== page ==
CVS Health Partners with National Oncology Network to Offer In-Home Chemotherapy

CVS Health (NYSE: CVS) is partnering with the Cancer Treatment Centers of America (CTCA) to offer in-home chemotherapy to cancer patients. The partnership is a significant next step for at-home cancer care in the U.S., which has lagged behind other countries in the area.

Initially, the two entities will provide chemotherapy to clinically eligible and fully insured CTCA patients through a pilot program in the Atlanta area. The partnership will leverage Coram — a specialty CVS branch that delivers infusion therapy services — as well as CTCA’s experience as a top oncology care provider.

The main goal of the pilot is to keep immunocompromised patients away from the COVID-19 virus. But it could also lay the groundwork for future cancer care in the home.


Although it will begin solely in Atlanta, the program is set to expand geographically over “the next few months.”

“The program is a major advancement in in-home cancer care because it leverages CVS Health’s Coram home infusion capabilities and CTCA’s expertise as a top oncology care provider to give patients who may have delayed their care due to COVID-19 the flexibility to receive treatment from the safety and comfort of home,” Sree Chaguturu, the SVP of CVS Health and CMO of CVS Caremark, told Home Health Care News in an email.

CVS Health is a diversified health care company that employs nearly 300,000 individuals across its network. Coram, on its own, is able to reach 97% of the U.S. population.


Meanwhile, CVS Caremark is the prescription benefit management subsidiary of CVS Health.

On its end, CTCA is a national oncology network of hospitals and outpatient care centers that offers an integrated approach to cancer care. As part of its mission, the organization combines surgery, radiation, chemotherapy and immunotherapy, among other services, to care for patients.

“There is a critical need for providing in-home therapy where possible to safely treat patients who are immunocompromised,” Chaguturu said. “As this program expands to other geographies, we anticipate home-based cancer care as being more widely available to patients seeking treatment during and beyond the pandemic.”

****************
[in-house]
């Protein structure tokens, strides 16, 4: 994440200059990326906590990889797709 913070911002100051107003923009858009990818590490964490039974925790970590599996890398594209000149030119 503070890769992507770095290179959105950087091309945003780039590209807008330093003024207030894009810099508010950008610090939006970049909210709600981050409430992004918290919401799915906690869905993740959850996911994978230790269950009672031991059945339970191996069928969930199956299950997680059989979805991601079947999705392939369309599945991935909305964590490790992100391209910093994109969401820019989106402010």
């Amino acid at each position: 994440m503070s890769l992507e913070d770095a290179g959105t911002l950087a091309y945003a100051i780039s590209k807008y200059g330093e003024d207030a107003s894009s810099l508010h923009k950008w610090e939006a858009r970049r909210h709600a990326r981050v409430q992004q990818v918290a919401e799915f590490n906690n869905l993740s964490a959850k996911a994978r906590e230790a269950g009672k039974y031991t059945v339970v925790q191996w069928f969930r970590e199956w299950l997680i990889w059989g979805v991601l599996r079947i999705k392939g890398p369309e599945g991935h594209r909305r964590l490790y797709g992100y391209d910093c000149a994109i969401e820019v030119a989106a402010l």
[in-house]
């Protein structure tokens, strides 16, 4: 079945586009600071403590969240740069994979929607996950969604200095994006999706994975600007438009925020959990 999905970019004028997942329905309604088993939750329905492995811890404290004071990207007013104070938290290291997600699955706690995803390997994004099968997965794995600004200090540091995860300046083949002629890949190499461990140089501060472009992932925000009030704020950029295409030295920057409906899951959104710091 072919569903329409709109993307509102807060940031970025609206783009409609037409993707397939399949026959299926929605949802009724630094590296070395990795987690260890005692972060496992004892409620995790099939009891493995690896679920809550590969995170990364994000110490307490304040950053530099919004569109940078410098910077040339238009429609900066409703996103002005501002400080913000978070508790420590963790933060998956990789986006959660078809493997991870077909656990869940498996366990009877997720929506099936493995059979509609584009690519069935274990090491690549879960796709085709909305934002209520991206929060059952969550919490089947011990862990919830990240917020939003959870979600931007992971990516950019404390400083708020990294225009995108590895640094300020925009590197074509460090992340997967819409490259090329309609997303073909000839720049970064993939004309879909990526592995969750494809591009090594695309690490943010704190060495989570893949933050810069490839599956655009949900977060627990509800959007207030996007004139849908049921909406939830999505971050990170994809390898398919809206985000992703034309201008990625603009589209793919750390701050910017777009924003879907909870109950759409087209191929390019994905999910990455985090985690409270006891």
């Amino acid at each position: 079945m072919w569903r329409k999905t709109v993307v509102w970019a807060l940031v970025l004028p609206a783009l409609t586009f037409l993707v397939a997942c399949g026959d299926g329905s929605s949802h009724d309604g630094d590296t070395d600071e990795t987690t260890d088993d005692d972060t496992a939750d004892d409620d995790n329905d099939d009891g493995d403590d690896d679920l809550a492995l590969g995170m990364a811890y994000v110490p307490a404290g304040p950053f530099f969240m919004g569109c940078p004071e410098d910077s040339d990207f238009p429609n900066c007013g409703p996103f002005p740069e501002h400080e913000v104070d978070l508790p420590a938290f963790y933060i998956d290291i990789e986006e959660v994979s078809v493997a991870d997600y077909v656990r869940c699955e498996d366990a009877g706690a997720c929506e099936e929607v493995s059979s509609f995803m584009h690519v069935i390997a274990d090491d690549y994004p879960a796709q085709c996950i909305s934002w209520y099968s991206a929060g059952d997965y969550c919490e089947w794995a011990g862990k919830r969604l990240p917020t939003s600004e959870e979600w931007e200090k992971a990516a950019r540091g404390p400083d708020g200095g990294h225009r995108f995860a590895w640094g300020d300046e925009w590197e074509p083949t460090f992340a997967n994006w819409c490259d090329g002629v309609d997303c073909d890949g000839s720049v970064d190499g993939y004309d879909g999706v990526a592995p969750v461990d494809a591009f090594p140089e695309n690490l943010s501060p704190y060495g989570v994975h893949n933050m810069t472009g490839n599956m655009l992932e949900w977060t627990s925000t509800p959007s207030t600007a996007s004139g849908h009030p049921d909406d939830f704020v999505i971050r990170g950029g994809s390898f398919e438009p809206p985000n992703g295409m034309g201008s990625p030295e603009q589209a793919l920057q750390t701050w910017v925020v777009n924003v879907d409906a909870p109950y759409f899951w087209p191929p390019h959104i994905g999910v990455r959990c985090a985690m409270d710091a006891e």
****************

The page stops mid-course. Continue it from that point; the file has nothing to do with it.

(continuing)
The CVS-CTCA program will be available to patients with breast cancer, lung cancer, prostate cancer, colorectal cancer, and head and neck cancers, as well as a few others.

In April, CVS Health partnered with UCLA Health to ease the burden on hospitals during the COVID-19 crisis by increasing its home-based care capacity. That move specifically allowed Coram to increase its capabilities.

The specialty branch now serves more than 205,000 patients in home-based and outpatient settings per year.

Moving forward, Coram will use its nurses and technology to begin administering chemotherapy cycles. Patients will still begin their first cycle of infused chemotherapy in the hospital or an outpatient care center. After that, however, a patient can transition home and continue receiving those services.

The program will also provide regular telehealth visits and digital therapeutic check-ins from both Coram and CTCA staff.

Ultimately, the goal is to leverage the partnership and appropriate technology to continue delivering critical cancer care, while increasing patient satisfaction and reducing emergency room visits and COVID-19 exposure.

The program will likewise help ease anxieties that currently come with receiving health care. The public health emergency has kept patients — with cancer or other conditions — from receiving the care they need.

“For a variety of reasons, COVID-19 has caused far too many people to skip or delay treatments,” Dr. Chevon Rariy, the CTCA telehealth program director, said in a press release. “We’re seeing a 50% reduction in infusions, and, while a slight delay in treatments may have been appropriate at the pandemic’s onset, data is now pointing to increased mortality risk with every month of delayed care.”

Cancer care is often far more complex than other care delivered at home.

That’s why cancer care’s advancement to home-based settings has largely stalled, Rachel Cannady, the strategic director of cancer caregiver support for the American Cancer Society, told HHCN in November.

“You can’t bring a radiation machine to somebody’s house to do proton therapy. You just can’t,” Cannady said then. “The top three cancer treatments are surgery, radiation and chemotherapy. Maybe there are times when you can get chemo infusions, but for the most part, those are in very controlled settings.”

But the partnership between CVS Health and CTCA does offer a glimmer of hope. The more cancer patients are treated at home, the more likely it is that the industry will hone in on the possibilities of expanding that care further in the future.

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